Clinical, virologic, and immunologic correlates of HIV-1 intraclade B dual infection among men who have sex with men.
|Title||Clinical, virologic, and immunologic correlates of HIV-1 intraclade B dual infection among men who have sex with men.|
|Publication Type||Journal Article|
|Year of Publication||2012|
|Authors||Pacold ME, Pond S KL, Wagner GA, Delport W, Bourque DL, Richman DD, Little SJ, Smith DM|
|Date Published||2012 Jan 14|
|Keywords||Adult, Algorithms, Case-Control Studies, CD4 Lymphocyte Count, Disease Progression, HIV Infections, HIV-1, Homosexuality, Male, Humans, Immunophenotyping, Longitudinal Studies, Male, Middle Aged, RNA, Viral, Superinfection, T-Lymphocytes, Cytotoxic, Viral Load, Young Adult|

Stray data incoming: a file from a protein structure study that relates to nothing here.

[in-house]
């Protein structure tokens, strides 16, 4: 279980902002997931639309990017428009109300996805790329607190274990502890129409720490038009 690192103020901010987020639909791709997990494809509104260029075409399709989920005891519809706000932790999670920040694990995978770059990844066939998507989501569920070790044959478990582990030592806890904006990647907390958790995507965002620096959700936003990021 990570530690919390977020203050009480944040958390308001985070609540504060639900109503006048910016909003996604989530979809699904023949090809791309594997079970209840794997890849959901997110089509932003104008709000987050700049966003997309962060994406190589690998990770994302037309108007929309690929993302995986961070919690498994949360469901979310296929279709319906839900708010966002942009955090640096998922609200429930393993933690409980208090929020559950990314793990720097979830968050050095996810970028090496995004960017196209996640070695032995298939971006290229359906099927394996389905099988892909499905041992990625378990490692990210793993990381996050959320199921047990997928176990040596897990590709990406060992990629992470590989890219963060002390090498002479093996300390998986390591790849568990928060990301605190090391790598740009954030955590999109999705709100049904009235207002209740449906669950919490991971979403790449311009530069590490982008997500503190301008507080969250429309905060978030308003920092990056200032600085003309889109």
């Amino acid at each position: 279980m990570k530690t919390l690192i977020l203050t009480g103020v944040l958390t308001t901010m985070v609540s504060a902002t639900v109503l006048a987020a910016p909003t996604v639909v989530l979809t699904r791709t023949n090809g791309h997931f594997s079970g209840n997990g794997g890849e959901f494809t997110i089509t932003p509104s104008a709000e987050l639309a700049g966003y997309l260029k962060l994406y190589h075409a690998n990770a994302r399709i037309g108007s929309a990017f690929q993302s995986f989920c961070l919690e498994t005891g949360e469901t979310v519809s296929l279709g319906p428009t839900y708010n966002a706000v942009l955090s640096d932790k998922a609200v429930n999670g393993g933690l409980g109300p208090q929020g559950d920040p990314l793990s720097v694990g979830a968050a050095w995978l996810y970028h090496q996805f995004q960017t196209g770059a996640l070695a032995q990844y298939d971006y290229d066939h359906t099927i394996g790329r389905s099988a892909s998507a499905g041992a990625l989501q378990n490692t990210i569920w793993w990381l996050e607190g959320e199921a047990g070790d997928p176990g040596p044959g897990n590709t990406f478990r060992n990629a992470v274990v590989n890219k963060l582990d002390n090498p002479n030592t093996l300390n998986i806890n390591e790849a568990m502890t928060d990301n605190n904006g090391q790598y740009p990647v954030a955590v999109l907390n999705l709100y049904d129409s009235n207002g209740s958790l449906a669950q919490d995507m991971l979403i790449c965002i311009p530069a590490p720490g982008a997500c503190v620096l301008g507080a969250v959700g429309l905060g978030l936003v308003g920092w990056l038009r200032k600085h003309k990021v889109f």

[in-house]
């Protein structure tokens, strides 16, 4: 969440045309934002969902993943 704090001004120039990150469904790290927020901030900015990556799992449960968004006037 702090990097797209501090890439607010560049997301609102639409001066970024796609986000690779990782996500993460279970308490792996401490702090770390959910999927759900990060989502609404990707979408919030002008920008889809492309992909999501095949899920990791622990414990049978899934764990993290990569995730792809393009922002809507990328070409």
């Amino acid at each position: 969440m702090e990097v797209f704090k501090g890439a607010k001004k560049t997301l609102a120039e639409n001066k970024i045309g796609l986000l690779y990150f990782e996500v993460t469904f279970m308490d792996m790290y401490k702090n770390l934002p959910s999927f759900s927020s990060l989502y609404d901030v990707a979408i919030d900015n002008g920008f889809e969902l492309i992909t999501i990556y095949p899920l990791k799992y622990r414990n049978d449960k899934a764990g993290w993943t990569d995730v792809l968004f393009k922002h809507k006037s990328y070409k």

OBJECTIVE: To investigate the susceptibilities to and consequences of HIV-1 dual infection. DESIGN: We compared clinical, virologic, and immunologic factors between participants who were dually infected with HIV-1 subtype B and monoinfected controls who were matched by ongoing HIV risk factor. METHODS: The viral load and CD4 progressions of dually and singly infected participant groups were compared with linear mixed-effects models, and individual dynamics before and after superinfection were assessed with a structural change test (Chow test). Recombination breakpoint analysis (GARD), HLA frequency analysis, and cytotoxic T-lymphocyte (CTL) epitope mapping were also performed (HIV LANL Database). RESULTS: The viral loads of dually infected participants increased more over 3 years of follow-up than the viral loads of monoinfected controls, whereas CD4 progressions of the two groups did not differ. Viral escape from CTL responses following superinfection was observed in two participants whose superinfecting strain completely replaced the initial strain. This pattern was not seen among participants whose superinfecting virus persisted in a recombinant form with the initial virus or was only detected transiently. Several HLA types were over-represented in dually infected participants as compared to monoinfected controls. CONCLUSIONS: These results identify potential factors for dual infection susceptibility and further define its clinical consequences.